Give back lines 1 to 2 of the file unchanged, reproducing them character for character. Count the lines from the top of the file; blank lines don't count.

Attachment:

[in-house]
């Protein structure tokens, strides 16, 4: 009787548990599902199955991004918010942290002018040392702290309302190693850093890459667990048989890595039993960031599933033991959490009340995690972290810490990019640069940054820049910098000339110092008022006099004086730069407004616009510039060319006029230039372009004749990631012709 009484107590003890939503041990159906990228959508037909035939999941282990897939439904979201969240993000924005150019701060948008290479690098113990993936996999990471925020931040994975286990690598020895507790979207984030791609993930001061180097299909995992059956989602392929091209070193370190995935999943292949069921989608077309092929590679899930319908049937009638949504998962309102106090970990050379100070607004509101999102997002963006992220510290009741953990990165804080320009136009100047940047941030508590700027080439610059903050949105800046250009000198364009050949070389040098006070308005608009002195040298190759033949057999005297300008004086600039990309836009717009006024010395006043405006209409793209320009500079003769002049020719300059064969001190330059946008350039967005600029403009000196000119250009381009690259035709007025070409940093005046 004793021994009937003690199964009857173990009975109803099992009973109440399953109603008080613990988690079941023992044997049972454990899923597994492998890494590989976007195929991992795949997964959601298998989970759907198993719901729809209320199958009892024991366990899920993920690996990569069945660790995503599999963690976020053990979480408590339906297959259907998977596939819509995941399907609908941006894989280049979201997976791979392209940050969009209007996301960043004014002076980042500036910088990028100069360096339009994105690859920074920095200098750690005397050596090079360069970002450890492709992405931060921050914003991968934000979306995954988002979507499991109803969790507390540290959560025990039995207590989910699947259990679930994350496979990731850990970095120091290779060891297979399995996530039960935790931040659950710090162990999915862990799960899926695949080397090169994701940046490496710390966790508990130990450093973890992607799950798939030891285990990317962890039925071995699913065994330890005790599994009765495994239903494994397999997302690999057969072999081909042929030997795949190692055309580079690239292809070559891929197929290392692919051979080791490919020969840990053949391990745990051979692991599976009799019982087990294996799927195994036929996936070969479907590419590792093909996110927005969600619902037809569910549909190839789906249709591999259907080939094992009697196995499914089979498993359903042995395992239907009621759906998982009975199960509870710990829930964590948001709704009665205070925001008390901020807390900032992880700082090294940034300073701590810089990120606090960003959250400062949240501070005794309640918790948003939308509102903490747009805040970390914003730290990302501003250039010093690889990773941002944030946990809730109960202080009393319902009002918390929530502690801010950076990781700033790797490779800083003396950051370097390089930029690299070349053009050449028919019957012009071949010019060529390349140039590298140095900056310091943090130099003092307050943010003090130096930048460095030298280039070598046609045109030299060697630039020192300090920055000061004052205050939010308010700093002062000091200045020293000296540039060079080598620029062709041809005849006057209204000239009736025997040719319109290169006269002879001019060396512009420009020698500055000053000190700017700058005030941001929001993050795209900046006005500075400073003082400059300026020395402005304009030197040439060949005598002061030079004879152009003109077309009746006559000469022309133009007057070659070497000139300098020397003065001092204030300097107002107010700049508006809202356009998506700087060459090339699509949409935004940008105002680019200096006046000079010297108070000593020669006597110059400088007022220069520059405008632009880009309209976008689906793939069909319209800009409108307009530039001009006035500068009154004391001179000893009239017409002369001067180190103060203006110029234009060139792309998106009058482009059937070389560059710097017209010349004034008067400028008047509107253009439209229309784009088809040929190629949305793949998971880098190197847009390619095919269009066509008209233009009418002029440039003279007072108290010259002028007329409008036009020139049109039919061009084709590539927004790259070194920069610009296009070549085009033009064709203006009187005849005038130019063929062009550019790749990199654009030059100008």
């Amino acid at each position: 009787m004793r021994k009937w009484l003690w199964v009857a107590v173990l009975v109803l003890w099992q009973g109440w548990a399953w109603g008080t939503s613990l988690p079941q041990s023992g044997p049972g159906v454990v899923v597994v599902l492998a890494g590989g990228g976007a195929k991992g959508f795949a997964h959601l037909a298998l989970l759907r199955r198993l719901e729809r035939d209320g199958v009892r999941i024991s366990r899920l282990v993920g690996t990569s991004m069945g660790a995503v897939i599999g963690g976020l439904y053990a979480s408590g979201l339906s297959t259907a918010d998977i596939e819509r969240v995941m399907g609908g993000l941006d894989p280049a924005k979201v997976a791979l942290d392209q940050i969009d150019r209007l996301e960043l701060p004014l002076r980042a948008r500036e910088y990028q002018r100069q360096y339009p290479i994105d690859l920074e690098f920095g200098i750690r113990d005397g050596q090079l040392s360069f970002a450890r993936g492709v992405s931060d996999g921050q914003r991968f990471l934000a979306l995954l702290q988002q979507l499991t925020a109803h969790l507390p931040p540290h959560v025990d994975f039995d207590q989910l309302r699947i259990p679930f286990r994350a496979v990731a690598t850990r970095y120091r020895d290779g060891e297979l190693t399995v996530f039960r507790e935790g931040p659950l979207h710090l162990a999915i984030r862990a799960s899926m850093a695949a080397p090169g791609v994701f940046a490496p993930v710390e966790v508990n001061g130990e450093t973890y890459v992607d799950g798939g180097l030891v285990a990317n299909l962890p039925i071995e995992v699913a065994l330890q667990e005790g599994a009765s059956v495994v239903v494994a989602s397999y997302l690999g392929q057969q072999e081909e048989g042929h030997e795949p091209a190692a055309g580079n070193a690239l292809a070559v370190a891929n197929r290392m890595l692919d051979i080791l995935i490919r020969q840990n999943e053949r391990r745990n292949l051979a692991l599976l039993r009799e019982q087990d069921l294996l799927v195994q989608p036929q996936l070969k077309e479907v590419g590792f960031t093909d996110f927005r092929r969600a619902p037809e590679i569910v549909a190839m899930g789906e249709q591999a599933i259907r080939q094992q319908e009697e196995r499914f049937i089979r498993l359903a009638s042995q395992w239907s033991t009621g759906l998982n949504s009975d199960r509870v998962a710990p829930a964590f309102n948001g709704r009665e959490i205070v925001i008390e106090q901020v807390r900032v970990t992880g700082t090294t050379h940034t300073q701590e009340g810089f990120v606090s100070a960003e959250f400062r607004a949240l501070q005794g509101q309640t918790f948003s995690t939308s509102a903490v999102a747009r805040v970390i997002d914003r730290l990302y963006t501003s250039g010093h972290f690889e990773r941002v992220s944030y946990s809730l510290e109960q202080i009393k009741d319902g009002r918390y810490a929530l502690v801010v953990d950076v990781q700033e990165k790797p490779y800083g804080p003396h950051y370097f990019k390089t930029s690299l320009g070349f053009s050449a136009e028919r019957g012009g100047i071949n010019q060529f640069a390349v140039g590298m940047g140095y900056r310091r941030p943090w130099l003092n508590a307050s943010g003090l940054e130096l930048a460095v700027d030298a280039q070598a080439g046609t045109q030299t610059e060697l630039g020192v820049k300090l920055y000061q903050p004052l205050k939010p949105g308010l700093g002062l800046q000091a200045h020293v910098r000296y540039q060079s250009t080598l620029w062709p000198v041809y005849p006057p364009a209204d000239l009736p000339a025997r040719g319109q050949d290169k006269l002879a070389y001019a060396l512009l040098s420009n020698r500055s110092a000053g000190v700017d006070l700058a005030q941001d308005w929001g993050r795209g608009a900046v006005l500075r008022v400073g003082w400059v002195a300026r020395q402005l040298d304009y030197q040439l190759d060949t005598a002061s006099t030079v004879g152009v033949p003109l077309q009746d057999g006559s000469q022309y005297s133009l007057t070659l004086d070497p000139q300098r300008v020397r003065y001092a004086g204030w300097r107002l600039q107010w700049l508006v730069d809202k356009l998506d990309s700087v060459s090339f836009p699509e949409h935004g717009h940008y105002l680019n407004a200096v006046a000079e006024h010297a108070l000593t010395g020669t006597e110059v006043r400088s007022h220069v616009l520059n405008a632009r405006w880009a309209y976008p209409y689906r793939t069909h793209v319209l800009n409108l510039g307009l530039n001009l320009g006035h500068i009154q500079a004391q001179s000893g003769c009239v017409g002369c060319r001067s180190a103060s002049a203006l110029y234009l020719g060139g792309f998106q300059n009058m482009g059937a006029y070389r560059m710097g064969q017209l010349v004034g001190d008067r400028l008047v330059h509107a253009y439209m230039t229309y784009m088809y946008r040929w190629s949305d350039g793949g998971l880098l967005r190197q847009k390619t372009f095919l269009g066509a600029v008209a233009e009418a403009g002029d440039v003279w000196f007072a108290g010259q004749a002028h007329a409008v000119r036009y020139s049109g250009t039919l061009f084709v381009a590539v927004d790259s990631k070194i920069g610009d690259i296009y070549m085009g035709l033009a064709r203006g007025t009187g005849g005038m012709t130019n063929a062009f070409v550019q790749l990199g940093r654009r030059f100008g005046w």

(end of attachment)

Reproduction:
[in-house]
């Protein structure tokens, strides 16, 4: 009787548990599902199955991004918010942290002018040392702290309302190693850093890459667990048989890595039993960031599933033991959490009340995690972290810490990019640069940054820049910098000339110092008022006099004086730069407004616009510039060319006029230039372009004749990631012709 009484107590003890939503041990159906990228959508037909035939999941282990897939439904979201969240993000924005150019701060948008290479690098113990993936996999990471925020931040994975286990690598020895507790979207984030791609993930001061180097299909995992059956989602392929091209070193370190995935999943292949069921989608077309092929590679899930319908049937009638949504998962309102106090970990050379100070607004509101999102997002963006992220510290009741953990990165804080320009136009100047940047941030508590700027080439610059903050949105800046250009000198364009050949070389040098006070308005608009002195040298190759033949057999005297300008004086600039990309836009717009006024010395006043405006209409793209320009500079003769002049020719300059064969001190330059946008350039967005600029403009000196000119250009381009690259035709007025070409940093005046 004793021994009937003690199964009857173990009975109803099992009973109440399953109603008080613990988690079941023992044997049972454990899923597994492998890494590989976007195929991992795949997964959601298998989970759907198993719901729809209320199958009892024991366990899920993920690996990569069945660790995503599999963690976020053990979480408590339906297959259907998977596939819509995941399907609908941006894989280049979201997976791979392209940050969009209007996301960043004014002076980042500036910088990028100069360096339009994105690859920074920095200098750690005397050596090079360069970002450890492709992405931060921050914003991968934000979306995954988002979507499991109803969790507390540290959560025990039995207590989910699947259990679930994350496979990731850990970095120091290779060891297979399995996530039960935790931040659950710090162990999915862990799960899926695949080397090169994701940046490496710390966790508990130990450093973890992607799950798939030891285990990317962890039925071995699913065994330890005790599994009765495994239903494994397999997302690999057969072999081909042929030997795949190692055309580079690239292809070559891929197929290392692919051979080791490919020969840990053949391990745990051979692991599976009799019982087990294996799927195994036929996936070969479907590419590792093909996110927005969600619902037809569910549909190839789906249709591999259907080939094992009697196995499914089979498993359903042995395992239907009621759906998982009975199960509870710990829930964590948001709704009665205070925001008390901020807390900032992880700082090294940034300073701590810089990120606090960003959250400062949240501070005794309640918790948003939308509102903490747009805040970390914003730290990302501003250039010093690889990773941002944030946990809730109960202080009393319902009002918390929530502690801010950076990781700033790797490779800083003396950051370097390089930029690299070349053009050449028919019957012009071949010019060529390349140039590298140095900056310091943090130099003092307050943010003090130096930048460095030298280039070598046609045109030299060697630039020192300090920055000061004052205050939010308010700093002062000091200045020293000296540039060079080598620029062709041809005849006057209204000239009736025997040719319109290169006269002879001019060396512009420009020698500055000053000190700017700058005030941001929001993050795209900046006005500075400073003082400059300026020395402005304009030197040439060949005598002061030079004879152009003109077309009746006559000469022309133009007057070659070497000139300098020397003065001092204030300097107002107010700049508006809202356009998506700087060459090339699509949409935004940008105002680019200096006046000079010297108070000593020669006597110059400088007022220069520059405008632009880009309209976008689906793939069909319209800009409108307009530039001009006035500068009154004391001179000893009239017409002369001067180190103060203006110029234009060139792309998106009058482009059937070389560059710097017209010349004034008067400028008047509107253009439209229309784009088809040929190629949305793949998971880098190197847009390619095919269009066509008209233009009418002029440039003279007072108290010259002028007329409008036009020139049109039919061009084709590539927004790259070194920069610009296009070549085009033009064709203006009187005849005038130019063929062009550019790749990199654009030059100008």